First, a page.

[EDITORIALS]A blood supply in crisis

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[EDITORIALS]A blood supply in crisis

A sharp decline in blood donation has left medical institutions in a crisis. The supply of concentrated red blood cells needed for transfusions for acute hemorrhage patients is less than half the recommended supply. The blood platelets needed for transfusions for leukemia patients is at a little over 30 percent. At this rate, we could face the terrible situation of abandoning emergency surgeries or organ donations for lack of blood. This is all the more worrisome because the number of blood donors will decrease further around November when colds and the flu prevail.
The situation has gotten this far because of public distrust in management of the blood supply. Blood donors have been infected with HIV and malaria, and blood contaminated with a hepatitis virus has been used in hospitals. In addition, about 9 percent of the supply tests positive for various diseases, or has passed its expiry date. Under such circumstances, we cannot blame only the public for their reluctance to donate blood.
In advanced countries, blood donors are meticulously questioned about their medical and sexual histories to ensure a safe blood supply. As a result, more blood is collected from women and those over 50 than from men in their 20s, who are more sexually active. But in Korea, we rely on the military for 40 percent of our supply, simply because it is easier to collect from soldiers. If not for the military, we would have already had a serious shortage.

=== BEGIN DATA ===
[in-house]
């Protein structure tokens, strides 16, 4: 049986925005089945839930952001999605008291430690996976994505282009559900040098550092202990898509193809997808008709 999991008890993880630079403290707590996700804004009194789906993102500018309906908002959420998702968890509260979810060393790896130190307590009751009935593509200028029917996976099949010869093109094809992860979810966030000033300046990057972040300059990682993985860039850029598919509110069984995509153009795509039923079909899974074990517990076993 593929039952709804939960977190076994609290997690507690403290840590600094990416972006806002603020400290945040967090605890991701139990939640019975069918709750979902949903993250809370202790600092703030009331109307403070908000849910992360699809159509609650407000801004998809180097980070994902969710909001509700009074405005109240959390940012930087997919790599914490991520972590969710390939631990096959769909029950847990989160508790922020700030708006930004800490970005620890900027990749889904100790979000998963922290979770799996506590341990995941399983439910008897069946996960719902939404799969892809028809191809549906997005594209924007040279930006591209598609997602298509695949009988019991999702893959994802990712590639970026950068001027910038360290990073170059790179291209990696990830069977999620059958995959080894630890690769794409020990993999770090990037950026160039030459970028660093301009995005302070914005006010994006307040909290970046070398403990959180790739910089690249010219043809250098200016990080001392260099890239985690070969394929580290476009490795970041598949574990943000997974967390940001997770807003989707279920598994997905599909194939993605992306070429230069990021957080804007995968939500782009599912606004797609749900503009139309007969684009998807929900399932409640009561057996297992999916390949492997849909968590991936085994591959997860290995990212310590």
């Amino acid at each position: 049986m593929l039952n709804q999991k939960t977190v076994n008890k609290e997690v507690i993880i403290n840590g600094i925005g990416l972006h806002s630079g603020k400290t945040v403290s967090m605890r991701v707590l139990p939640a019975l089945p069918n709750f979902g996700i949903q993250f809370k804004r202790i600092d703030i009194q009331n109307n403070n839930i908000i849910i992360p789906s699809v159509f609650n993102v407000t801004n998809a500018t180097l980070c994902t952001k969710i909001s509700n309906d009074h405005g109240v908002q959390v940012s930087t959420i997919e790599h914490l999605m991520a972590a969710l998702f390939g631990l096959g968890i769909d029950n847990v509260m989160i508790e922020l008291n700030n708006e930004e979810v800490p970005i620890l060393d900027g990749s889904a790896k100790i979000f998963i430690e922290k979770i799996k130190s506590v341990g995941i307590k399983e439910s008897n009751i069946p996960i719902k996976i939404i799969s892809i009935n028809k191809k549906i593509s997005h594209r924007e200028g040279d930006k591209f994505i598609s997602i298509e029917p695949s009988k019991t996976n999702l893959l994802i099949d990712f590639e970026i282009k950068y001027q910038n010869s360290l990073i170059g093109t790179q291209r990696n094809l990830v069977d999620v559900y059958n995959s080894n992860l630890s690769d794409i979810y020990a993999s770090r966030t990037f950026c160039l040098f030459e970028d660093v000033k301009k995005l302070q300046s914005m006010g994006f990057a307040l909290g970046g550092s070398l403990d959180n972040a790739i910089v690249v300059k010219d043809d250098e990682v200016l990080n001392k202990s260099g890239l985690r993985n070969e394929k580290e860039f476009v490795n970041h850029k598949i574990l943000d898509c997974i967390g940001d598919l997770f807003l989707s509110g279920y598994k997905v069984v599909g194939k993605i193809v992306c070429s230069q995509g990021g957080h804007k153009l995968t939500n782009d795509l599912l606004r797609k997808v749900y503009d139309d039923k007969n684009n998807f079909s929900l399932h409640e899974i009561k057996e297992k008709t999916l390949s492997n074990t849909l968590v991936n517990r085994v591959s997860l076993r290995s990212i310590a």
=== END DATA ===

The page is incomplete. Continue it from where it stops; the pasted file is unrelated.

Health authorities must revise the blood supply management system completely. The Korea National Red Cross, which monopolizes the blood donation business, should allocate an adequate number of highly skilled personnel to the task and raise its level of professionalism. We should not continue to rely on easy and careless methods to collect and manage blood, as we are doing now.
More than anything, the public should keep an open mind. A society that cannot save a life that could have been saved but for a lack of blood is a sick society. People must realize that donating blood is a noble act of sharing life and making this community a valuable one.
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